Fame delivered Eisen from above-average scrutiny and trouble since he had played for one of the more hallowed franchises in the Gallente Federation. And the hit this Customs Officer was referring to was on a defensive player who intercepted one of his two professional throws in his career. He felt like he had just run into a warping freighter but it jarred the ball loose and another offensive player won the game, and a Championship, with the recovery.
It was one of the wildest finishes in the history of the sport and was worth more than the most precious of metals in New Eden. It got Eisen into any club, restaurant, women’s vaginas, and always past security.
“Unfortunately for you, Wor’sha, LoCain was my favorite player. You retired my favorite player.”
Oh shit. This had never happened before. LoCain had a following but he retired immediately after the game and killed himself five days later.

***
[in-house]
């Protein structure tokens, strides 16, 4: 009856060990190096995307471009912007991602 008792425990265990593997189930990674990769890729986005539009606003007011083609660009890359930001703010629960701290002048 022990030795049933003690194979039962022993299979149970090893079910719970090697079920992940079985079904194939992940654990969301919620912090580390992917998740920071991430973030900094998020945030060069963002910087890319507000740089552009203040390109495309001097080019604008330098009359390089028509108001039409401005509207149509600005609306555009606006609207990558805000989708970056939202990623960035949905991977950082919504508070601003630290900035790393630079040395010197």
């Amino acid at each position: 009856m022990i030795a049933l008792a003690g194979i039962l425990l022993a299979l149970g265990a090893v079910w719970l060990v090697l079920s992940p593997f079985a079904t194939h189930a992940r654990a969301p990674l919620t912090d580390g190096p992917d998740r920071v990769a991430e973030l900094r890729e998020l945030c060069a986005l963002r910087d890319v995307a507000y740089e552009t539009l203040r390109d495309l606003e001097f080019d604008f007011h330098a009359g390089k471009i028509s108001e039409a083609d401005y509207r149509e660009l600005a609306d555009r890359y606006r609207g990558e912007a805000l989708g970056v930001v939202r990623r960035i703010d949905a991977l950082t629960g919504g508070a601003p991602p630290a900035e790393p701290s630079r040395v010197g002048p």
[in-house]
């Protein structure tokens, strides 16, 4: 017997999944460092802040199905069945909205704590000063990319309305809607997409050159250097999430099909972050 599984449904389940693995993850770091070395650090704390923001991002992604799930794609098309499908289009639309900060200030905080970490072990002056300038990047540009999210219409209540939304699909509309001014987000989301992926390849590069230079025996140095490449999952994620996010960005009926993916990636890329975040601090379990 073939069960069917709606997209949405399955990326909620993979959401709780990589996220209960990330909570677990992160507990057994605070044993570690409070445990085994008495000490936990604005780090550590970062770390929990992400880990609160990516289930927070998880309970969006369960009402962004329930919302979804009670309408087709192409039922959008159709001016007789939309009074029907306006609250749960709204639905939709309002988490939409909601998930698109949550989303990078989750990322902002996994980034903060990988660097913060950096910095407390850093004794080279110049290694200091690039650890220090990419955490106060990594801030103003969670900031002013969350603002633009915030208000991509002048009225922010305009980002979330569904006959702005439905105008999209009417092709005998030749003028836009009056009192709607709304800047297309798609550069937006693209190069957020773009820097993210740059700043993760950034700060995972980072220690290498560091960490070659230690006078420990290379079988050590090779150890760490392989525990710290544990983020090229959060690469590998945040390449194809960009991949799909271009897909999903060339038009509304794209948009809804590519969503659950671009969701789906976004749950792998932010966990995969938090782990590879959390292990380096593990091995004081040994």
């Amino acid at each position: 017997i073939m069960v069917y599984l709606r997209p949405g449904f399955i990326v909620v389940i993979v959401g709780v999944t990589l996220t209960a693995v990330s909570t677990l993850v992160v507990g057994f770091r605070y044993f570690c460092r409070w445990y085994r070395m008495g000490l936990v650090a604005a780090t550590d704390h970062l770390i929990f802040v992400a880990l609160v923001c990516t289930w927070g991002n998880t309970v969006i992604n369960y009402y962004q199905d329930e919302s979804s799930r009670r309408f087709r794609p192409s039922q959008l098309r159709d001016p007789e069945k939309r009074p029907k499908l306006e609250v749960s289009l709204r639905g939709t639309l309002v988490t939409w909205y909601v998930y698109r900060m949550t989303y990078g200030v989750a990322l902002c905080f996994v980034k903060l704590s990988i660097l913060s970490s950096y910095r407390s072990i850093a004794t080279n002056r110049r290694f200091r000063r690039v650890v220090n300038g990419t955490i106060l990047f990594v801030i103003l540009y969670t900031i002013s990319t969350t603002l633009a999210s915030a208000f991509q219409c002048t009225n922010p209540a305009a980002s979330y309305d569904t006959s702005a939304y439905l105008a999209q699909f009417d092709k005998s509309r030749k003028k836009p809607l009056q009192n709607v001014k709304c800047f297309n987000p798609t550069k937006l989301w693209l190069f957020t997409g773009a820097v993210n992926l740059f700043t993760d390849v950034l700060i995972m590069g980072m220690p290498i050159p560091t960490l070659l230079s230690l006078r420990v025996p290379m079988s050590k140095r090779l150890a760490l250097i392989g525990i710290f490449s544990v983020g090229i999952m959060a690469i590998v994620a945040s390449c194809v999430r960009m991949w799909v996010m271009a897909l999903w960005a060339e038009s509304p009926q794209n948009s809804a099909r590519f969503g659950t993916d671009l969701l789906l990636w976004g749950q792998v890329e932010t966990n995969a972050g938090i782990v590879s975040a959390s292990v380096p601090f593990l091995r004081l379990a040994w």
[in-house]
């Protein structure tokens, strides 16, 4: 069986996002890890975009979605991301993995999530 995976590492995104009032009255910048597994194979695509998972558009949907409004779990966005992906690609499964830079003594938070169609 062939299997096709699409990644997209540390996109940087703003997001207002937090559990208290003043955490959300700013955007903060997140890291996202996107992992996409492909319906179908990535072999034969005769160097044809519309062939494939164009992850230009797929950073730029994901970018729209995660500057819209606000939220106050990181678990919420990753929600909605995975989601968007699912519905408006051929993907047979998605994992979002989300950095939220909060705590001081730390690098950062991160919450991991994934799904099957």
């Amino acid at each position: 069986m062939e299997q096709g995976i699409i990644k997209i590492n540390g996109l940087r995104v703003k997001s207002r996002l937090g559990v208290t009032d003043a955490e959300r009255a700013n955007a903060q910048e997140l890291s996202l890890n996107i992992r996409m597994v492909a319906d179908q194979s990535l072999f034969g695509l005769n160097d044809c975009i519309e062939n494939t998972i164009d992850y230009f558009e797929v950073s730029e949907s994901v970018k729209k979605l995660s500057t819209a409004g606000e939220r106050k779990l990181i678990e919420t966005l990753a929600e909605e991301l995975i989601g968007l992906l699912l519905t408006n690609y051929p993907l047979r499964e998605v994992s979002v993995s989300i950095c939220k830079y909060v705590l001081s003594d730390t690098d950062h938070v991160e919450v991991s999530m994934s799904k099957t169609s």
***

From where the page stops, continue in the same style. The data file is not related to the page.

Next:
But this was a problem the paranoid side of Eisen always contemplated and yet managed to smother with probability and logic. After all, LoCain hung himself and that story saw its last, sad page.
Federal Customs Officer Michael Dannet was that .005% chance that the former Cyberball-star dreaded. The crazed fans that he had encountered in the past, all seventeen of them, had been held in check by whatever security presence the location provided. Never had one of them been an agent of the Federation’s institutional corporations.
Dannet went for his sidearm, an exotic Caldari pistol designed to expand space in a target’s body so that the organs would go into immediate shock. It was like blowing five inch bubbles into a human body at random points.